Martha may have looked efficient as she labored in the kitchen to prepare a meal for Jesus. She tried nailing her sister for sitting down on the job. Jesus said to her, “You are worried and upset about many things, but only one thing is needed. Mary has chosen what is better…” (Luke 10:41,42). This scenario teaches us some truths about saving time:

Worry kills time. Anxiety is the clue that we’re playing God and doing something that might not be in our job description. Martha should have backed off and asked a question, “Why am I doing this now?” The “why” question helps us save time: Why am I going to this meeting? Why am I writing this letter? Am I doing something that someone else should be doing? Am I doing something that should NOT be done? Is this my responsibility?  Should I be doing it now? Martha probably had the job right, but her timing was off. Meanwhile, Mary “sat at the Lord’s feet listening to what he said” (39). We see Martha on a later occasion in the kitchen, and she is peaceful and right on schedule (John 12:2) So is Mary, anointing Jesus.

Distractions eat time.  Luke writes that “Martha was distracted by all the preparations that had to be made” (40). The word “distracted” literally means to be pulled in different directions. Distractions keep us from focusing on what is needful at the moment. Mary locked into the “one thing needful,” while Martha was pulled this way and that. God-given goals keep us from secondary priorities. We must say “no”  to people’s expectations that keep us from our highest priority. Martha was no doubt operating with cultural expectations and firstborn mandates. Mary’s devotion exceeded all other expectations and put her in the right place at the right time. Martha needed focus. Are any demands pulling you in wrong directions or at the wrong time?

Mary did three things, all of which kept her on track with right priorities and saved her time.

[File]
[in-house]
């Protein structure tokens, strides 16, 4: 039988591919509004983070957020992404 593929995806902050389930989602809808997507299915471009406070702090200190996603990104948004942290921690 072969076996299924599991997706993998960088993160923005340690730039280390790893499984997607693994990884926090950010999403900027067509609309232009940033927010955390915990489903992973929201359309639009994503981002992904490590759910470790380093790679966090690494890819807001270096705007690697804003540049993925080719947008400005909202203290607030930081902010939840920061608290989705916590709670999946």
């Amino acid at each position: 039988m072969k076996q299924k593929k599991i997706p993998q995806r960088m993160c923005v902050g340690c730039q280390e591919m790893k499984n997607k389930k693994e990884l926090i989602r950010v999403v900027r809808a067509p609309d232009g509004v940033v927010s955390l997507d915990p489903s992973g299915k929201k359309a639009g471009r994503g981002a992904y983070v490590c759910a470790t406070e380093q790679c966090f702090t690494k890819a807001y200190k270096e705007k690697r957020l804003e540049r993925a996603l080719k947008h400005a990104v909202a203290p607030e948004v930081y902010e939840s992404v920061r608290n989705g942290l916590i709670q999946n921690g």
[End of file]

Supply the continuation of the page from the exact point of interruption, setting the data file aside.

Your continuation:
She “sat at the Lord’s feet.” People with a strong work ethic may question the value of sitting before serving, but in sitting we find out when and where we need to be serving. I have learned to ask the Holy Spirit simple yes-and-no questions, and it saves me a lot of time: Should I go get the tires? No. Is this a good time to talk with Don? Yes. Wish I had learned this as a young pastor.

She was “listening to what he said.” Those who don’t take time to listen will make wrong decisions, will sometimes overbook their schedule, and will not live on purpose. They will also fall prey to the expectations that others place upon them. Mary and Martha were listening to two different voices–and one was right.

She chose what is better.  Saving time has everything to do with making good decisions. Saying “yes” also means saying “no.” One cancels the other. People who say too many yeses live frustrated lives. Their own goals are overshadowed by the desires or demands of others. Thank God for hardworking Marthas who get the job done.And thank God for Marthas who have learned from Marys that their job goes much better when they have taken their cue from Jesus!

This entry was posted in Time.

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